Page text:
MMII by Inspired Idea All Rights Reserved
INDIAN WAR LED TO TAXATION
The American colonists welcomed the British troops sent
to them to fight the French and Indian War (1754-1763),
but they didnt know British Parliament would later
tax them to help pay for the costs of the war, and still
not allow any American representatives in Parliament.
RIGHTS OF LIFE, LIBERTY AND PROPERTY UPHELD BY
"Life, liberty and property" was a reference to
Adam and Eve being given life, free will, and dominion
over the Earth by their Creator first published by
Englishman John Locke in 1690, and upheld by the
Man subject only to the laws of his Maker
In 1761 patriot James Otis spoke for five hours
"Against the Writs of Assistance" which allowed
the British to search anyone or anything for suspected
smuggled goods. This was contrary to British common law.
Young John Adams made the following note of his speech:
"He asserted that every man, merely natural, was an
independent sovereign, subject to no law but the law
written on his heart and revealed to him by his Maker, in
the constitution of his nature and the inspiration of his
understanding and his conscience. His right to his life,
his liberty, no created being could rightfully contest.
Nor was his right to his property less
incontestable...When general councils and deliberations
commenced, the objects could be no other than the mutual
defense and security of every individual for his life,
his liberty, and his property."
BRITAIN BEGAN LIMITING LIBERTY AND PROPERTY
To keep the peace with the Indians, Britains Royal
Proclamation of 1763 stated, "that no private person
do presume to make any purchase from the said Indians of
any lands reserved to the said Indians within those parts
of our colonies where we have thought proper to allow
settlement; but that if at any time any of the said
Indians should be inclined to dispose of the said lands,
the same shall be purchased only for us, in our name, at
some public meeting or assembly of the said
"Sons of Liberty" (1765)
In England, British Colonel Barre used the phrase
"Sons of Liberty" while protesting the
Quartering Act and Stamp Act in Parliament, and American
patriots took up the name.
Quartering Act and Stamp Act
In 1765 Parliament passed the Quartering Act, requiring
colonists to provide food and shelter for soldiers; and
the Stamp Act, a tax requiring costly official stamps on
all legal documents and paper goods.
No taxation without representation
The slogan of the Sons of Liberty was "No taxation
Acts of rebellion led to repeal of the Stamp Act
The Sons of Liberty tarred and feathered British customs
officials, boycotted British goods, and committed other
acts of rebellion. This, along with the printing of
protests, eventually let to the Stamp Acts repeal.
Parliament passed Townshend Acts (1766) and
American militia prepared for battle
Parliament suspended New York's assembly, and they taxed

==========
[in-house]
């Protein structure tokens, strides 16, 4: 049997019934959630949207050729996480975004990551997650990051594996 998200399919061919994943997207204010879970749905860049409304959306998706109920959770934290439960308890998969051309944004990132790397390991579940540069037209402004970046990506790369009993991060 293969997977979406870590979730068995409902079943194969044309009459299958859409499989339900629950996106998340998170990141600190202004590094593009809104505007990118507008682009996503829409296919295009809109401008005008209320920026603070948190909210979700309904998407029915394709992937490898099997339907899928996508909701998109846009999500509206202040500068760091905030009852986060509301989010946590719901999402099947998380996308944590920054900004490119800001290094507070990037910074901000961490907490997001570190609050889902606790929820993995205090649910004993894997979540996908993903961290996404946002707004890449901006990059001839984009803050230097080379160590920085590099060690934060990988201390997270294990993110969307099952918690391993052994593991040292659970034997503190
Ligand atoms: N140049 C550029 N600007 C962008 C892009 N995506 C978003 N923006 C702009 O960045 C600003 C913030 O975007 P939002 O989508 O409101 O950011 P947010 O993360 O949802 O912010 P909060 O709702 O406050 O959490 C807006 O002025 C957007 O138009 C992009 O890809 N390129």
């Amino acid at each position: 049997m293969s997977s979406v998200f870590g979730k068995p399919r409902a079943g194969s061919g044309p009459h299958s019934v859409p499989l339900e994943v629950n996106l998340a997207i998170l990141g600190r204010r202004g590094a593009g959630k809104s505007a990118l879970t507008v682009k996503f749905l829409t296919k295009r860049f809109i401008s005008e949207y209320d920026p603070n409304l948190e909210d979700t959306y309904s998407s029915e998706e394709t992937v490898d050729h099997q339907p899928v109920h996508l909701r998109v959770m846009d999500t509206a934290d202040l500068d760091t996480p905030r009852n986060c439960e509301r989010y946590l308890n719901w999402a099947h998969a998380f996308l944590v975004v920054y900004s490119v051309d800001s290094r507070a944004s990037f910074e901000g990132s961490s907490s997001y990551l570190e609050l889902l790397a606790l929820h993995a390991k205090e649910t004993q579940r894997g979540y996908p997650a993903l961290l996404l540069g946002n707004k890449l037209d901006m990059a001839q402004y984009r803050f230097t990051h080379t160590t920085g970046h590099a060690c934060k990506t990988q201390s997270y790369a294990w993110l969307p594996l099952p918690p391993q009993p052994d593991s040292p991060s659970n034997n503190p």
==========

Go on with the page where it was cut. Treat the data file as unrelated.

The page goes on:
glass, lead, paper, paint, and tea (Townshend Acts). In
response, the colonies began to establish their own
"committees of safety" to supply their militia
and prepare for battle.
BRITAIN PRESSURED BOSTON WITH 4,000 TROOPS (1768)
Britain pressured Boston by sending 4,000 troops in hopes
the other colonies would submit to the taxes.
Boston Massacre (1770)
In 1770 a riot occurred when a British soldier hit a
youth with his rifle butt, ending in the deaths of 5
Americans. This became known as the Boston Massacre. As a
result, the British soldiers withdrew from Boston.
Most Townshend taxes lifted (1770)
About a month after the massacre, all of the Townshend
taxes were lifted except the tea tax.
Parliaments Tea Act and Boston Tea Party
In 1773 Parliament passed the Tea Act, which placed a
lower price on tea, but gave Britain a monopoly. Several
months after the Tea Act, Sons of Liberty boarded tea
laden British East India ships and dumped it into Boston
Intolerable Acts (1774)
British King George III punished Massachusetts for the
Boston tea party by passing the Coercive (Intolerable)
Acts, which closed the port of Boston, bringing business
to a halt.
Colonies united and formed the First Continental
The colonies united to protest the Intolerable Acts, and
sent representatives to the First Continental Congress.
THE DECLARATION OF INDEPENDENCE WAS NOT FIRST
SENT TO KING GEORGE
In 1774 the Continental Congress wrote a declaration to
the King George, which demanded reopening Boston Harbor
and recognition of ten rights including "life,
liberty and property."
The first battles of the War of Independence at
Lexington and Concord (1775)
The colonists' demands in their 1774 declaration were met
with British attacks at Lexington and Concord during the
spring of 1775. Thus began the War of Independence
Second declaration of Second Continental Congress
After Lexington and Concord the Second Continental
Congress appointed George Washington commander-in-chief
of the militia. They wrote a declaration to take up arms,
yet still hoped for reconciliation with Britain.
Third declaration was Declaration of Independence
The first two continental congresses hoped for
reconciliation with England, but the Third Continental
Congress wrote The Declaration of Independence declaring
America to be independent from Britain.
purchase something in order to make a point
||a meeting of
the American leaders before and during the War of
||to buy goods
from outside the country
with weapons who defend their homes
right to sell a product or service
be friends again
||A name given
to radical American patriots
||A tax where
paper goods, especially legal documents, required
a stamp from British officials
on glass, lead, paper, paint, and tea